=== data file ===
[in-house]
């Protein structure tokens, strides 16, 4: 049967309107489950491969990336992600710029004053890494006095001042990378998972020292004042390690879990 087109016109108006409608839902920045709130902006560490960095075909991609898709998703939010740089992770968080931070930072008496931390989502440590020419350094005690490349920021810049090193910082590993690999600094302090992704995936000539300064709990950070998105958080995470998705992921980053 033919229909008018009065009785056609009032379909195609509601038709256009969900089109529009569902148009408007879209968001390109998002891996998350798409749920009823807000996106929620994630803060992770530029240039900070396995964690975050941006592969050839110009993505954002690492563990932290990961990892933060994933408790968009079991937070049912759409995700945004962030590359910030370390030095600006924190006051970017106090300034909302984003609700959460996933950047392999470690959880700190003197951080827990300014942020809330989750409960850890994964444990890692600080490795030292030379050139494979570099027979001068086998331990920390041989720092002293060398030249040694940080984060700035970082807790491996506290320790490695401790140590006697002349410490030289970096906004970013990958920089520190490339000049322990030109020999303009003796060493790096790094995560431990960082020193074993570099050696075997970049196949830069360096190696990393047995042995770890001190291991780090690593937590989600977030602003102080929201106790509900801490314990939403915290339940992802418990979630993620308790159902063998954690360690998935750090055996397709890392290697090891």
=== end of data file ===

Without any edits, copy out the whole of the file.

[in-house]
């Protein structure tokens, strides 16, 4: 049967309107489950491969990336992600710029004053890494006095001042990378998972020292004042390690879990 087109016109108006409608839902920045709130902006560490960095075909991609898709998703939010740089992770968080931070930072008496931390989502440590020419350094005690490349920021810049090193910082590993690999600094302090992704995936000539300064709990950070998105958080995470998705992921980053 033919229909008018009065009785056609009032379909195609509601038709256009969900089109529009569902148009408007879209968001390109998002891996998350798409749920009823807000996106929620994630803060992770530029240039900070396995964690975050941006592969050839110009993505954002690492563990932290990961990892933060994933408790968009079991937070049912759409995700945004962030590359910030370390030095600006924190006051970017106090300034909302984003609700959460996933950047392999470690959880700190003197951080827990300014942020809330989750409960850890994964444990890692600080490795030292030379050139494979570099027979001068086998331990920390041989720092002293060398030249040694940080984060700035970082807790491996506290320790490695401790140590006697002349410490030289970096906004970013990958920089520190490339000049322990030109020999303009003796060493790096790094995560431990960082020193074993570099050696075997970049196949830069360096190696990393047995042995770890001190291991780090690593937590989600977030602003102080929201106790509900801490314990939403915290339940992802418990979630993620308790159902063998954690360690998935750090055996397709890392290697090891």